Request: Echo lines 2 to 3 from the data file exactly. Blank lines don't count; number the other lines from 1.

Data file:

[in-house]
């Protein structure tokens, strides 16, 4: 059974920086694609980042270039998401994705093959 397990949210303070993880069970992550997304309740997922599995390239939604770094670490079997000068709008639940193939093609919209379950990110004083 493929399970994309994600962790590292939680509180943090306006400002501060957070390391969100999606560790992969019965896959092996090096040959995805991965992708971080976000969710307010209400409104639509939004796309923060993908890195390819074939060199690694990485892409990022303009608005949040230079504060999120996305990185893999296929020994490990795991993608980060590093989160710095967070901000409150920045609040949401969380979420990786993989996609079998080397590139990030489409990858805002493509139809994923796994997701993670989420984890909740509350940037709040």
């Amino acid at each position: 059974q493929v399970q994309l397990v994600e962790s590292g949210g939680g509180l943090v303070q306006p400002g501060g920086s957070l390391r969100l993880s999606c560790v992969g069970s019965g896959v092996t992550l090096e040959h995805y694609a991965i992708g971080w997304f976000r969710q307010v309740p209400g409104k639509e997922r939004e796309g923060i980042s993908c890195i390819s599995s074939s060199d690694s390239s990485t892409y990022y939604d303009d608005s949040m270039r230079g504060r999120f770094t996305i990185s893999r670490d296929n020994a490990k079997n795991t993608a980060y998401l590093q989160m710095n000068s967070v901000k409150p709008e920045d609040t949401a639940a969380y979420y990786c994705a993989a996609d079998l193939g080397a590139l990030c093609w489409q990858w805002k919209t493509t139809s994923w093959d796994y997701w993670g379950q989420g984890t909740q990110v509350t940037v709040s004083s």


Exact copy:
């Protein structure tokens, strides 16, 4: 059974920086694609980042270039998401994705093959 397990949210303070993880069970992550997304309740997922599995390239939604770094670490079997000068709008639940193939093609919209379950990110004083 493929399970994309994600962790590292939680509180943090306006400002501060957070390391969100999606560790992969019965896959092996090096040959995805991965992708971080976000969710307010209400409104639509939004796309923060993908890195390819074939060199690694990485892409990022303009608005949040230079504060999120996305990185893999296929020994490990795991993608980060590093989160710095967070901000409150920045609040949401969380979420990786993989996609079998080397590139990030489409990858805002493509139809994923796994997701993670989420984890909740509350940037709040």
């Amino acid at each position: 059974q493929v399970q994309l397990v994600e962790s590292g949210g939680g509180l943090v303070q306006p400002g501060g920086s957070l390391r969100l993880s999606c560790v992969g069970s019965g896959v092996t992550l090096e040959h995805y694609a991965i992708g971080w997304f976000r969710q307010v309740p209400g409104k639509e997922r939004e796309g923060i980042s993908c890195i390819s599995s074939s060199d690694s390239s990485t892409y990022y939604d303009d608005s949040m270039r230079g504060r999120f770094t996305i990185s893999r670490d296929n020994a490990k079997n795991t993608a980060y998401l590093q989160m710095n000068s967070v901000k409150p709008e920045d609040t949401a639940a969380y979420y990786c994705a993989a996609d079998l193939g080397a590139l990030c093609w489409q990858w805002k919209t493509t139809s994923w093959d796994y997701w993670g379950q989420g984890t909740q990110v509350t940037v709040s004083s």